Capsular Bioelastomers of Whelks

  • Hermann Ehrlich
Part of the Biologically-Inspired Systems book series (BISY, volume 13)


Diverse whelks which represent a group of marine caenogastropod snails localize their embryos in unique biocomposite-based egg capsules. These multilaminate and capsular proteins-containing constructs are highly resilient. Capsular protein possesses comprehensive flexibility with ability to fast recovery which is proved by the decrease in the magnitude of elastic modulus (seeming damage) which starts at 3–5% strain. Take into consideration of the mechanical reaction to strain, this material is dissimilar to typical elastomeric proteins such as elastin or collagen. It is suggested that capsular elastomers possess high biomimetic potential for design and development of novel artificial hybrid materials.


  1. Brante A (2006) An alternative mechanism to reduce intracapsular hypoxia in ovicapsules of Fusitriton oregonensis (Gastropoda). Mar Biol (Berl) 149:269–274CrossRefGoogle Scholar
  2. Corbett CM (2006) The mystery of the whelk egg capsule protein – electrospinning, mechanical testing and being outsmarted by an invertebrate. PhD thesis. The University of British ColumbiaGoogle Scholar
  3. Cronin ER, Seymour RS (2000) Respiration of the eggs of the giant cuttlefish Sepia apama. Mar Biol (Berl) 136:863–870CrossRefGoogle Scholar
  4. Fischer FD, Harrington MJ, Fratzl P (2013) Thermodynamic modelling of a phase transformation in protein filaments with mechanical function. New J Phys 15:2–15Google Scholar
  5. Flower NE, Geddes AJ, Rudall KM (1969) Ultrastructure of the fibrous protein from the egg capsules of the whelk Buccinum undatum. J Ultrastruct Res 26(3–4):262–273.
  6. Fretter V, Graham A (1994) British prosobranch molluscs. Their functional anatomy and ecology. Ray Society, LondonGoogle Scholar
  7. Gathercole L (1969) Studies on the protein of the egg capsule of whelks. PhD Thesis. University of LeedsGoogle Scholar
  8. Goldsmith LA, Hanigan HM, Thorpe JM et al (1978) Nidamental gland precursor of the egg capsule protein of the gastropod mollusc Busycon carica. Comp Biochem Physiol 59B:133–138Google Scholar
  9. Gutowska MA, Melzner F (2009) Abiotic conditions in cephalopod (Sepia officinalis) eggs: embryonic development at low pH and high pCO2. Mar Biol 156:515–519CrossRefGoogle Scholar
  10. Harrington MJ, Wasko SS, Masic A et al (2012) Pseudoelastic behaviour of a natural material is achieved via reversible changes in protein backbone conformation. J R Soc Interface 9(76):2911–2922CrossRefGoogle Scholar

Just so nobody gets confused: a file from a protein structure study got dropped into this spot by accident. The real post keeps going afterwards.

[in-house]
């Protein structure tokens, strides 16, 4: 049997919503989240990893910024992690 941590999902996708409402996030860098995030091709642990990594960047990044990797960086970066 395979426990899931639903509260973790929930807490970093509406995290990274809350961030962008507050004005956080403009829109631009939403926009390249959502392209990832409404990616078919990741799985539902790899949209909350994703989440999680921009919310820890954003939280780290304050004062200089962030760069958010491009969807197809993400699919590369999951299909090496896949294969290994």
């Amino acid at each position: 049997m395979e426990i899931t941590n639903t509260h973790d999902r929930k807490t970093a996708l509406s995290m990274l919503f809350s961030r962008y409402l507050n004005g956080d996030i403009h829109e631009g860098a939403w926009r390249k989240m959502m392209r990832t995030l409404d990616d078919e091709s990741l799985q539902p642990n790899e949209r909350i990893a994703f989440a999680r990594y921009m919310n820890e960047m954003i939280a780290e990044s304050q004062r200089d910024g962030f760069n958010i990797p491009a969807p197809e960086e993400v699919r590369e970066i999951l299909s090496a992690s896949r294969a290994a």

11. Hunt S (1966) Carbohydrate and amino-acid composition of the egg capsule of the whelk Buccinum undatum L. Nature 210:436–437CrossRefGoogle Scholar
  12. Kazakevičiutè-Makovska R, Steeb H (2011) Superelasticity and self-healing of proteinaceous biomaterials. Procedia Eng 10:2597–25602CrossRefGoogle Scholar
  13. Miserez A, Wasko SS, Carpenter CF et al (2009) Non-entropic and reversible long-range deformation of an encapsulating bioelastomer. Nat Mater 8:910–916CrossRefGoogle Scholar
  14. Ojeda JA, Chaparro OR (2004) Morphological, gravimetric, and biochemical changes in Crepidula fecunda (Gastropoda: Calyptraeidae) egg capsule walls during embryonic development. Mar Biol 144:263–269CrossRefGoogle Scholar
  15. Pechenick JA (1979) Role of encapsulation in invertebrate life histories. Am Nat 114:859–870CrossRefGoogle Scholar
  16. Price NR, Hunt S (1973) Studies of the cross linking regions of whelk egg capsule proteins. Biochem Soc Trans 1:158–159CrossRefGoogle Scholar
  17. Price NR, Hunt S (1974) Fluorescent chromophore components from the egg capsules of the gastropod mollusc Buccinum undatum (L.), and their relation to fluorescent compounds in other structural proteins. Comp Biochem Physiol 47B:601–616Google Scholar
  18. Rapoport HS (2003) Biomechanics, biochemistry, and molecular biology of a molluscan scleroprotein elastomer: whelk egg capsules. PhD thesis. University of California, San DiegoGoogle Scholar
  19. Rapoport HS, Shadwick RE (2000) Investigations into the selfhealing behavior of whelk egg capsule biomaterial, genus Busycon. Comp Biochem Physiol 126B(Suppl.1):S81Google Scholar
  20. Rapoport HS, Shadwick RE (2001) A keratin-like gastropod biomaterial used to clarify the mechanical models of keratin. Am Zool 41:1563Google Scholar
  21. Rapoport HS, Shadwick RE (2002) Mechanical characterization of an unusual elastic biomaterial from the egg capsules of marine snails (Busycon spp.). Biomacromolecules 3:42–50CrossRefGoogle Scholar
  22. Rapoport HS, Shadwick RE (2007) Reversibly labile, sclerotization-induced elastic properties in a keratin analog from marine snails: whelk egg capsule biopolymer (WECB). J Exp Biol 210:12–26CrossRefGoogle Scholar
  23. Rudall KM (1968) Intracellular fibrous proteins and the keratins. In: Florkin M, Stotz EH (eds) Comprehensive biochemistry, vol. 26B. Elsevier, AmsterdamGoogle Scholar
  24. Tamarin A, Carriker M (1967) The egg capsule of the Muricid gastropod Urosalpinx cinerea: an integrated study of the wall by ordinary light, polarized light, and electron microscopy. J Ultrastruct Res 21:26–40CrossRefGoogle Scholar
  25. Wasko SS, Tay G, Schwaighofer A et al (2014) Structural proteins from whelk egg capsule with long range elasticity associated with a solid-state phase transition. Biomacromolecules 15(1):30–42CrossRefGoogle Scholar

Copyright information

© Springer International Publishing AG, part of Springer Nature 2019

Authors and Affiliations

  • Hermann Ehrlich
    • 1
  1. 1.Institute of Electronic and Sensor MaterialsTU Bergakademie FreibergFreibergGermany

Personalised recommendations